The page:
I use a revolutionary new programming technique. Instead of littering my code with those calls, I put my core data access layer into a library—a separate piece of reusable code that I can include in various parts of my application and… reuse!
Perl’s DBI is a good example of Type 2 software. What is DBI, and what are its goals? From the homepage:
The DBI is the standard database interface module for Perl. It defines a set of methods, variables and conventions that provide a consistent database interface independent of the actual database being used.
In other words, you don’t have to look at documentation to know “what function fetches a row from my results if I’m connected to Firebird instead of MySQL?” You learn DBI, and that’s it. PHP’s PDO is similar too. I think this is what Jeremy means when he talks about a “Neutral API,” though his article doesn’t really make that very clear.
Type 2 software’s goal is presenting your code a common API for different database systems.
Type 3: Libraries that write portable SQL
The third type of software tries to abstract away the differences in SQL dialect between different database systems. For example, in some databases, you insert a row by the following SQL:
insert into table(col, col, col) values (val, val, val)
In others, you may do this:
insert into table set col = val, col = val, col = val
Type 3 software wants to help you avoid writing SQL so you can express in your code what you want the SQL to do, and let the abstraction layer sort out how to tell the database server to do it. This is typically accomplished with a non-SQL interface, such as in PHP’s PEAR::MDB2 package. From the documentation:
It provides a common API for all support RDBMS. The main difference to most other database abstraction packages is that MDB2 goes much further to ensure portability. Among other things MDB2 features… An OO-style query API…
The emphasis is mine. Type 3 software writes the queries for you behind the scenes. You don’t write SQL. Programmers who advocate Type 3 software consider this a Good Thing, because they believe portable SQL will prevent vendor lock-in:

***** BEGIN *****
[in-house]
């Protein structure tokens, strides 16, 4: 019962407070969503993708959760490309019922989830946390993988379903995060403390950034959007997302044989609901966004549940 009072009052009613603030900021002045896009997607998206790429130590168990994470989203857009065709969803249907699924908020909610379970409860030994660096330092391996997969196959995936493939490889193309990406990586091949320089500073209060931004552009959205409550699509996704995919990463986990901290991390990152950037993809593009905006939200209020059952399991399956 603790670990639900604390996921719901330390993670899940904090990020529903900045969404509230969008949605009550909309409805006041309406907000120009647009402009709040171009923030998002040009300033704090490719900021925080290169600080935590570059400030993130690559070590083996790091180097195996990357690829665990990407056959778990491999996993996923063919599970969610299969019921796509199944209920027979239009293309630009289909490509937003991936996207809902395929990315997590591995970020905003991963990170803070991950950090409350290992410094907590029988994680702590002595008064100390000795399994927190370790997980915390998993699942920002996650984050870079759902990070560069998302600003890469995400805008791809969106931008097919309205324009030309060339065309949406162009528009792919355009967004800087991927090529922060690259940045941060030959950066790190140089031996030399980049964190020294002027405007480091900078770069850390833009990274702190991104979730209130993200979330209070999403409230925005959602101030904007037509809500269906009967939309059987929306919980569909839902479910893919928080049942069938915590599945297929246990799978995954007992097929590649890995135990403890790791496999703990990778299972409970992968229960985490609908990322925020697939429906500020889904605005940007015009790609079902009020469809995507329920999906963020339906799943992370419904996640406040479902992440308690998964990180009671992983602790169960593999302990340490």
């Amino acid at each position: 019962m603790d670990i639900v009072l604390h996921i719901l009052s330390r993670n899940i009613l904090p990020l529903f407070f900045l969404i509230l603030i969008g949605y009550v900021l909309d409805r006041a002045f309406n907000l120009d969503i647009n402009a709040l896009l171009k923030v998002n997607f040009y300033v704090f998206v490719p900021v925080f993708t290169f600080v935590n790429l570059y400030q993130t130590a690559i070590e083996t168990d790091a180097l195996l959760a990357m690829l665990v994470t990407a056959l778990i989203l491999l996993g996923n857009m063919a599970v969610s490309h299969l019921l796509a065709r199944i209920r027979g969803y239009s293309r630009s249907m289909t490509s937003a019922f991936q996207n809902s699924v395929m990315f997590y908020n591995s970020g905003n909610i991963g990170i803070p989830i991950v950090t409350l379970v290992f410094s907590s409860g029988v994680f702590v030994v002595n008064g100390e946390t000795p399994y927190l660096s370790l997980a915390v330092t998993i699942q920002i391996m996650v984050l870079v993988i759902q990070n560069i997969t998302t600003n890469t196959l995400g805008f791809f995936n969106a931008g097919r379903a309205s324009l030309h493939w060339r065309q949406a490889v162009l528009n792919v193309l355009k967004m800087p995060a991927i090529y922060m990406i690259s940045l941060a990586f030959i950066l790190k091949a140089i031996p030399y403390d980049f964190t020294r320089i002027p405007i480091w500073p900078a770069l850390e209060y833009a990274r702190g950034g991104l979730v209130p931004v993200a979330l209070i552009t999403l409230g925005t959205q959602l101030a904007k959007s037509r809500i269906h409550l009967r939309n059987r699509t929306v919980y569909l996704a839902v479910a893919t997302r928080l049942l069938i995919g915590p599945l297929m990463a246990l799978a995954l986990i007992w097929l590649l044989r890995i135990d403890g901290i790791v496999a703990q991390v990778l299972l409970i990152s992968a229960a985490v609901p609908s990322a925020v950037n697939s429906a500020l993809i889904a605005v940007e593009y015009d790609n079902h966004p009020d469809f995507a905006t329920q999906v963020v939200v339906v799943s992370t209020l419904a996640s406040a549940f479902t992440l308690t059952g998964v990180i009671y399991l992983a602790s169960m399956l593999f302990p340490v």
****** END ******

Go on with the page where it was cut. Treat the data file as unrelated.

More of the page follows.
… and when they decide to use another DBMS instead of MySQL (and they undoubtedly will at some point), the conversion will be painless.
Again, Type 2 hides API differences, but Type 3 goes further and hides SQL differences as well.
Type 3 software’s goal is complete SQL portability between all supported systems.
Type 4: Object-relational mapping software
The fourth type of software maps database objects to code objects. This is called ORM (Object-Relational Mapping). The typical mapping is that a database table is a class in an object-oriented language, and a row in the table is an instance of the class. Again in Perl, Class::DBI is an example of this. The paradigm of having one object per row in the table breaks out of the relational model where operations are performed on sets, not individual rows, but it can be handy for some uses.
Type 4 software writes the SQL for CRUD operations for you behind the scenes, so in that sense it is similar to Type 3 software. It also relies on Type 2 facilities so you can treat a row as an object everywhere, whether it’s in Oracle or SQL Server.
Type 4 software’s goal is to enable treating database rows as objects in your code.